A School to Call Home
CATHOLIC SCHOOLS HAVE WELCOMED BOTH MOTHER AND DAUGHTER
Years ago, Lisa Schade Niewind and her daughter, Keyah, were getting ice cream after school when Keyah caught sight of three girls entering the shop. A preschooler at the time, Keyah excitedly told her mom that the girls, still clad in their Catholic school uniforms, went to her school and that she, too, would wear that uniform soon.
Niewind’s daughter had been just 3 years old when life threw them a curveball. Suddenly on a single income, Niewind couldn’t afford the preschool Keyah attended. A friend referred her to St. John the Baptist in Excelsior, where they were accepted regardless of their circumstance.
“We both needed the love the staff provided,” Niewind said. “They invested and nurtured me as a parent and helped my daughter gain back some of her confidence. We were welcomed every day with open arms.”
Keyah hoped to continue on to kindergarten at St. John the Baptist the following year, but Niewind was considering the public school. She wasn’t Catholic and was trying to make ends meet.
“They invested and nurtured me as a parent and helped my daughter gain back some of her confidence. We were welcomed every day with open arms.”
But the experience at the ice cream shop changed her mind.
The older girls had recognized Keyah and came over to talk to her. Niewind recalled that Keyah was overwhelmed with pride, and that she was so touched by the girls’ kindness to her daughter that she recommitted to attend St. John’s.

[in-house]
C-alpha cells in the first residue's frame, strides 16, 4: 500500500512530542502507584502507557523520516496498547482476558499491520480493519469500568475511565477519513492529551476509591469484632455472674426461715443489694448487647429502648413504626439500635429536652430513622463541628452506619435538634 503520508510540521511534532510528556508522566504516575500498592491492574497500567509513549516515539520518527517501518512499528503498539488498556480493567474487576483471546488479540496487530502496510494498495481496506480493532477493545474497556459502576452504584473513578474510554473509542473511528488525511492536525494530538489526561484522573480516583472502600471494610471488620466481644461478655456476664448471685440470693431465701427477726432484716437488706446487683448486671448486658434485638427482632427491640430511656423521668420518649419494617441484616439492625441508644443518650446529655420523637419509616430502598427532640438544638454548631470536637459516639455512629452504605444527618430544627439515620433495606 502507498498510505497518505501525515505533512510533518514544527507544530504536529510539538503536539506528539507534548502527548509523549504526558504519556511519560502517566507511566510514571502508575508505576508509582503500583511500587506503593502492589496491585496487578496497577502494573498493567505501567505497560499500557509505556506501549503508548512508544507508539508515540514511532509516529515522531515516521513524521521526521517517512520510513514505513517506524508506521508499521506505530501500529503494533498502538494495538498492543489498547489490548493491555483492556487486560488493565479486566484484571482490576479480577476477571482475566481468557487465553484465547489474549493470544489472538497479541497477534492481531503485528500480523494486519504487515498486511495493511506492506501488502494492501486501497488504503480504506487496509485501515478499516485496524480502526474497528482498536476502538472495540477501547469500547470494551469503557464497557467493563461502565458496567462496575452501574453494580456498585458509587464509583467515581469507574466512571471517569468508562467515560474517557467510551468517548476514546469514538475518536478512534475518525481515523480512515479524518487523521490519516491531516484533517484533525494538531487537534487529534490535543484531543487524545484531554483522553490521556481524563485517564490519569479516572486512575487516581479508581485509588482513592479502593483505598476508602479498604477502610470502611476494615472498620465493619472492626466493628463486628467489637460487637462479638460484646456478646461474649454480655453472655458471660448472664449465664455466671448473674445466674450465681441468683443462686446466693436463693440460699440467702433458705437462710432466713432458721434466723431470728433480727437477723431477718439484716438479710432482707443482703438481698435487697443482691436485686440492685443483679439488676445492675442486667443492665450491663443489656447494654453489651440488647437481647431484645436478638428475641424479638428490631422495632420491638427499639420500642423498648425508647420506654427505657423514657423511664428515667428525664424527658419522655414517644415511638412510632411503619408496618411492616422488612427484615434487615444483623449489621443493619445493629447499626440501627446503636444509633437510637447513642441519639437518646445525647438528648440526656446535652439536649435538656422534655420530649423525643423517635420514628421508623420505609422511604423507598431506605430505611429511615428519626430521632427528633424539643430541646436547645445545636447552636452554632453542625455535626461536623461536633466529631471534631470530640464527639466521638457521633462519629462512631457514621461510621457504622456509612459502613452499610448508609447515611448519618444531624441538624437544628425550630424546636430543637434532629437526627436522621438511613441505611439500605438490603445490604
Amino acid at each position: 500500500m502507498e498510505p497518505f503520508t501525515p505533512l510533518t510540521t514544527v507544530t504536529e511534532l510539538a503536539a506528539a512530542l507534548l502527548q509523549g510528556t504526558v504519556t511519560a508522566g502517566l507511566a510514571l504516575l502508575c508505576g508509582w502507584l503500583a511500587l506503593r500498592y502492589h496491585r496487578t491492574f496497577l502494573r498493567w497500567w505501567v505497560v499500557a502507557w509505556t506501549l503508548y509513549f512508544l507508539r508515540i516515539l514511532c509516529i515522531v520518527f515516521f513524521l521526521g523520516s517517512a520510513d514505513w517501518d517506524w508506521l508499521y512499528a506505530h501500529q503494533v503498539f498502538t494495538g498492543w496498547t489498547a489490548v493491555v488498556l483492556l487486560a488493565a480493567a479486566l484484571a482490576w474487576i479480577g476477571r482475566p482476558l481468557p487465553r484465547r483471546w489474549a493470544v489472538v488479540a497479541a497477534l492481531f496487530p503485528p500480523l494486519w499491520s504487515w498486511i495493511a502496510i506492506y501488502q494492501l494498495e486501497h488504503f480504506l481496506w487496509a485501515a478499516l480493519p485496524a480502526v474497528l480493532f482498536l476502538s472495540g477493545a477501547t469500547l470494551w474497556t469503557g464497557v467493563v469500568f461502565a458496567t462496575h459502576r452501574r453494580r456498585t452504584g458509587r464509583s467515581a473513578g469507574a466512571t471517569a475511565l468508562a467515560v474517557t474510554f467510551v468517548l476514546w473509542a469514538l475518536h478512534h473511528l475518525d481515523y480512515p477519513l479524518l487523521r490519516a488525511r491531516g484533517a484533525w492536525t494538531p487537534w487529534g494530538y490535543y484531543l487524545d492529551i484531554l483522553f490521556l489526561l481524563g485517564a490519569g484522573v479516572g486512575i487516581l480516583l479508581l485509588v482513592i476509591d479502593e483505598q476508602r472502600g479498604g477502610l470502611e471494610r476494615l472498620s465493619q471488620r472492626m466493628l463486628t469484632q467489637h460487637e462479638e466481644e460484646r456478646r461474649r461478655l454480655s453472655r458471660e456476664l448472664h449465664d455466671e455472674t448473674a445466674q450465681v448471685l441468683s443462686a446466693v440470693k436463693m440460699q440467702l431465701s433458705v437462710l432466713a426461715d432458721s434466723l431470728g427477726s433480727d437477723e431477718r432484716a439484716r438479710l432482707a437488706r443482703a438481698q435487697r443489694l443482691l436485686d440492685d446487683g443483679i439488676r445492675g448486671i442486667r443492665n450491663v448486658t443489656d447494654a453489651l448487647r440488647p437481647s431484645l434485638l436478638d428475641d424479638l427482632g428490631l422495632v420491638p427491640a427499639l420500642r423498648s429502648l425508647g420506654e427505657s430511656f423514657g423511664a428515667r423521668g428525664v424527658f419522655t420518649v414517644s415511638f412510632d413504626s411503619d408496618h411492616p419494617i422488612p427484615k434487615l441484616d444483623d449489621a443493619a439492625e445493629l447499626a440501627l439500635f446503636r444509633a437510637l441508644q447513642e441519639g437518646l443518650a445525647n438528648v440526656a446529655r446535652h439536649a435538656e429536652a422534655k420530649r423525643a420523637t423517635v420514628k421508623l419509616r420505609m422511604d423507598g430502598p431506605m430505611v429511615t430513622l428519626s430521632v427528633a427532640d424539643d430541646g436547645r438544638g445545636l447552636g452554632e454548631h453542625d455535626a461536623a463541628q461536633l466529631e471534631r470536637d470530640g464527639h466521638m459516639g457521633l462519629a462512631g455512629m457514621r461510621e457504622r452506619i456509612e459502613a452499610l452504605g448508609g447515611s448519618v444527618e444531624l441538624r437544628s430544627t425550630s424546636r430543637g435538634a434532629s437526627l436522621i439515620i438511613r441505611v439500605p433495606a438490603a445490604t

“When she started kindergarten, I was blown away,” Niewind said. “Her days were filled with love and stability, kindness and hugs. We felt very at home in our little school.”
Keyah’s kindergarten class was small, which meant that she received individual attention tailored to her needs. It also helped Niewind feel comfortable getting involved and meeting other parents. But she was still concerned about paying for Keyah’s tuition.
She remembers the day she typed the long email explaining her situation. After sending the email to the school, she couldn’t help but wonder if their new school would turn them away like the last one had.
“What I didn’t expect was to have them invest so much in my future, too.”
But the following Monday morning, they were met with hugs and support. The school understood their situation and provided them with a financial aid plan that met their needs. Since then, Niewind has encouraged other parents to pursue a Catholic school education, citing the school’s commitment to making Catholic education affordable to all.
Today, Keyah is a third-grader at St. Therese Catholic School in Deephaven, where Niewind says the teachers and school families are also warm and welcoming.
“You can walk down the hall, and everyone knows your name,” she said.
Keyah even received the sacraments of Reconciliation and First Communion as a second-grader.
“When you send your child to a Catholic school, you know that you’re investing in your child’s future,” she said. “What I didn’t expect was to have them invest so much in my future, too.”